Its leaves are highly aromatic and are used as a(n) herb. Their form is small and narrow and somewhat resemble the leaves of the Neem tree; therefore they are also referred to as Kari Bevu, translated to Black Neem, in the Kannada language and Karivepaku in Telugu again translating to the same meaning. In Tamil and Malayalam it is known as Karuveppilai, ilai meaning leaves. Other names include Kari Patta (Hindi) and Karapincha (Sinhalese). They are commonly used as seasoning in Indian and Sri Lankan cooking, much like bay leaves and especially in curries with fish or coconut milk. In their fresh form they have a short shelf life and may be stored in a freezer for up to a week; they are also available dried, although the aroma is clearly inferior.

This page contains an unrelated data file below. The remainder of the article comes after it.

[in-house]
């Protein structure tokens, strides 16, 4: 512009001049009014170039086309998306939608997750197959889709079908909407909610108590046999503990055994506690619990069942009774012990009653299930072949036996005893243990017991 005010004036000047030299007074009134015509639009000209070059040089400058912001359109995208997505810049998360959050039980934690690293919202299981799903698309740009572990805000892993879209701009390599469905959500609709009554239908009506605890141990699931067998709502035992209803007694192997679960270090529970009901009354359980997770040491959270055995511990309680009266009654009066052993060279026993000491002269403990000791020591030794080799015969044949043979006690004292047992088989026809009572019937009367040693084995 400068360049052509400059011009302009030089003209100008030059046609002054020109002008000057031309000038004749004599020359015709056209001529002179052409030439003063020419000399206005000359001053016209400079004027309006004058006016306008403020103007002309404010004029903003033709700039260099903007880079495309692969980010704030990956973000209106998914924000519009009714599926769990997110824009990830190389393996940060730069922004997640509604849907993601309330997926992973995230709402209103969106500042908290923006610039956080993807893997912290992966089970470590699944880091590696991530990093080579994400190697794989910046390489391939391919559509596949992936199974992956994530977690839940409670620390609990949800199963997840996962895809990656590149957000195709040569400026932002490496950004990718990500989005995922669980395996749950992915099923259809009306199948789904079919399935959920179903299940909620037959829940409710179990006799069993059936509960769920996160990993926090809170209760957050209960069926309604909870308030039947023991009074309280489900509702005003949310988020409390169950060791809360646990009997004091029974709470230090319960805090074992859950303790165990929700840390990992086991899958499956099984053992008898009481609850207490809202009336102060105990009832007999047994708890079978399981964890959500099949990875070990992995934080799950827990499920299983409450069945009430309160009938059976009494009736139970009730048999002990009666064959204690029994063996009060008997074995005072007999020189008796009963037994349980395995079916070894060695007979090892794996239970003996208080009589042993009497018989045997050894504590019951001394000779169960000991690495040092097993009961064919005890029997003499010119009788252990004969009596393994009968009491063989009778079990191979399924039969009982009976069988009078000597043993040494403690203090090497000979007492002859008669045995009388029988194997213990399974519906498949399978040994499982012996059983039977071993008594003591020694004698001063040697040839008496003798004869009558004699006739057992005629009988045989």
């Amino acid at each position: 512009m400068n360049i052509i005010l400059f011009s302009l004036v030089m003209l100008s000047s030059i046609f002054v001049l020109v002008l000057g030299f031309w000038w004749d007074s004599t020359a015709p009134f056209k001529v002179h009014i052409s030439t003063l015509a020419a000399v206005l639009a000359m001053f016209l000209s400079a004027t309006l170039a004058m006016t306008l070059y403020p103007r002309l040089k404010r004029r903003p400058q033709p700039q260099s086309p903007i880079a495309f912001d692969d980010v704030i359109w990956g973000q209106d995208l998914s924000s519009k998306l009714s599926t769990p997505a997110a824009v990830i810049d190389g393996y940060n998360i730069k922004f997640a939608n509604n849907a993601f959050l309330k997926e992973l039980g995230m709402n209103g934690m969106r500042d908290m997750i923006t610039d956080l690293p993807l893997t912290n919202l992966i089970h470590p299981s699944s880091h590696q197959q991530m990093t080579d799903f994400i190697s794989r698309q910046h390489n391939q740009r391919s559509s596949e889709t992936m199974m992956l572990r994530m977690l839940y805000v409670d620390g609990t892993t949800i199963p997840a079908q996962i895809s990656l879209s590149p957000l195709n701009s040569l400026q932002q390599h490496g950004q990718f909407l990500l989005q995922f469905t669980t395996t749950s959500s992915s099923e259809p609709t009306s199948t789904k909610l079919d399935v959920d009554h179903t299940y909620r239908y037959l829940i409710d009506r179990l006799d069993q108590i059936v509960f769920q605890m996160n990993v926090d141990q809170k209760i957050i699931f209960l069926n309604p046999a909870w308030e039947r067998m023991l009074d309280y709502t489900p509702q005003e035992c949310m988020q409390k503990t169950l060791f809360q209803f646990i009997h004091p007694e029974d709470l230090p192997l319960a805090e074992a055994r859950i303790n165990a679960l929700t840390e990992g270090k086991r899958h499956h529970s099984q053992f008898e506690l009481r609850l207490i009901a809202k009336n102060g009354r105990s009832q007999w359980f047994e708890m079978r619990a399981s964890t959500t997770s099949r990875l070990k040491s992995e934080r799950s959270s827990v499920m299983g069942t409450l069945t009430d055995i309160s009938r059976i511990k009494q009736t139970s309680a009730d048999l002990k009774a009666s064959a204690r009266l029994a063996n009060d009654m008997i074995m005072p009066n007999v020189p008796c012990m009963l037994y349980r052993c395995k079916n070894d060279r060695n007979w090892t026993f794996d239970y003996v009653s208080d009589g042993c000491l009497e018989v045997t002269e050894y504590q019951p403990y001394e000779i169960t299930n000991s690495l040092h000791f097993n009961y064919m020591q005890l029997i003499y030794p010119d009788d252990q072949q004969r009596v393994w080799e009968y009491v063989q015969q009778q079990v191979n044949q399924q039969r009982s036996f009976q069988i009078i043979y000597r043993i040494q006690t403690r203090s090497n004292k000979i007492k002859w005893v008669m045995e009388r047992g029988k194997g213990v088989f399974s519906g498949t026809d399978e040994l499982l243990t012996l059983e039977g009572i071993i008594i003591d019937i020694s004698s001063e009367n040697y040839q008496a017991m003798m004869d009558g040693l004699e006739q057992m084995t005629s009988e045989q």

Curry leaves are extensively used in South India and Sri Lanka. They are particularly used in South India cooking to provide a flavouring for curries, vegetable, fish and meat dishes, soups (rasams), pickles, butter milk preparations, chutneys, scrambled eggs and curry powder blends.
They are mainly used fresh, but are also used dried or powdered. For some recipes, the leaves are oven-dried or toasted immediately before use. Another common technique is short frying in butter or oil. Since South Indian cuisine is dominantly vegetarian, curry leaves seldom appear in non-vegetarian food; the main applications are thin lentil or vegetable curries and stuffings for samosas. Because of their soft texture, they are not always removed before serving.
In India the leaves are sold in markets still attached to the stem. In Europe they are generally sold as dried leaves but some are imported fresh.